Although several main issues were passed during the session, including a new immigration bill and HOPE reform, there were some key points unable to be agreed upon between the two chambers.
“We set out with one of our highest priorities from the Republican caucus,” Loudermilk said in an opening statement. “Jobs were the biggest factor we needed to look at in the state, not what the federal government is doing to create more jobs, but what can we do to create an environment that would allow private industry and individuals to create more jobs.”
Loudermilk explained this in the sense that science and technology companies are often developed in Georgia, but later move out of the state. The legislature decided to create a strategic plan that would establish a commission of 12 people to determine what the state needs to do to keep those jobs within our borders.
In addressing the attempts to restructure the state tax codes, no bill was passed. “There’s been a big push to shift to a fair tax or flat tax system,” Loudermilk said of the efforts. “Thirty-five percent of the population pays 90 percent of our taxes. So, we want to transition to something broad but shallow so that a larger percentage of the population is sharing in the tax burden.”
In an effort to make this shift possible Loudermilk said a compromise must be reached. Taxes must be created on services that are not currently taxed. But, Loudermilk said, “To add a 7 percent sales tax to TV, we’re cutting your income tax by 1.5 percent. The tradeoff is that as a working class, you are inevitably going to pay less.” However, a plan could not be created that would be equally fair to everyone in the short session allowed to legislators, he said.
Coomer, on a different but linking note, stated that a 2012 budget has been agreed upon with an overall $2 billion reduction. “We are now spending, when adjusted for inflation, at 2003 levels, and we’re going to continue that trend,” Coomer said.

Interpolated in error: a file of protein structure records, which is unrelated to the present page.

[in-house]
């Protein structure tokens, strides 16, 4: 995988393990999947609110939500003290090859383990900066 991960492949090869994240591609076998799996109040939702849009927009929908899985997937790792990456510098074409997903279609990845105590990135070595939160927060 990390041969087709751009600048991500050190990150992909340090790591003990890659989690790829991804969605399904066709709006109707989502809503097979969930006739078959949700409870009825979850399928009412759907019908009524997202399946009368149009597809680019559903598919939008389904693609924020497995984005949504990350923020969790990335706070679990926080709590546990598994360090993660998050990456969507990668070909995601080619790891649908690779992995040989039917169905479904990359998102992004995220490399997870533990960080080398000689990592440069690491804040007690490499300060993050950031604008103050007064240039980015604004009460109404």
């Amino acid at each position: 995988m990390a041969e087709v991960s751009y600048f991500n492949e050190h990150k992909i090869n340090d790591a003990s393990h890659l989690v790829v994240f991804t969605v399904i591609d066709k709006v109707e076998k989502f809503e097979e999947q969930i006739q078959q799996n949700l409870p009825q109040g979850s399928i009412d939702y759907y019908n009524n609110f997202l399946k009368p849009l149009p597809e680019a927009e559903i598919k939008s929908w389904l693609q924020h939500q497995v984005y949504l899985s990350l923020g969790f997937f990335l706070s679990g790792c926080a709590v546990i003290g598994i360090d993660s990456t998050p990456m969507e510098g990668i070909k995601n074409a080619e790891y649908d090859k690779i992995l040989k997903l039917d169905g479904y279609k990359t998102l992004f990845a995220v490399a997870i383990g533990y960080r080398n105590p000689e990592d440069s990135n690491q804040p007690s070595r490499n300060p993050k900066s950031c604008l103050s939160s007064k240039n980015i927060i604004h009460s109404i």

On issues of immigration, Coomer stated that the “sweeping immigration reform package was broad.” In the bill, a committee was formed to study ways to implement a temporary worker program in the state. “It’s not just about trying to find and rout out the sources of the problem,” Coomer said, “but also dealing with the needs of industry and agriculture that rely on a less expensive form of labor.”
Loudermilk also pointed out that “there were some victories, and some things that we didn’t get to do that we set out to do.” However, as Coomer stated, “HOPE was subject to being in default by 2013.” Although many people disagree with parts of the HOPE reformation bill, Coomer stated that the state has “rescued the program. It is now situated so that it is sound for the foreseeable future.”
Along with these main issues, Loudermilk addressed Senate Bill 98, which opened up the ability to carry concealed firearms. This bill, as Loudermilk stated, “Basically allows people to carry firearms anywhere in the state [other than restricted areas such as schools, courts and jails] but would leave the determination to the private property owner to whether or not you carry that into a restaurant or even a church.”
The legislative session is officially closed at this time, but with the results of the census redistricting plans will be drawn in a special called session. During this time, pending approval from the governor, bills that were not able to be discussed could go before a legislative process.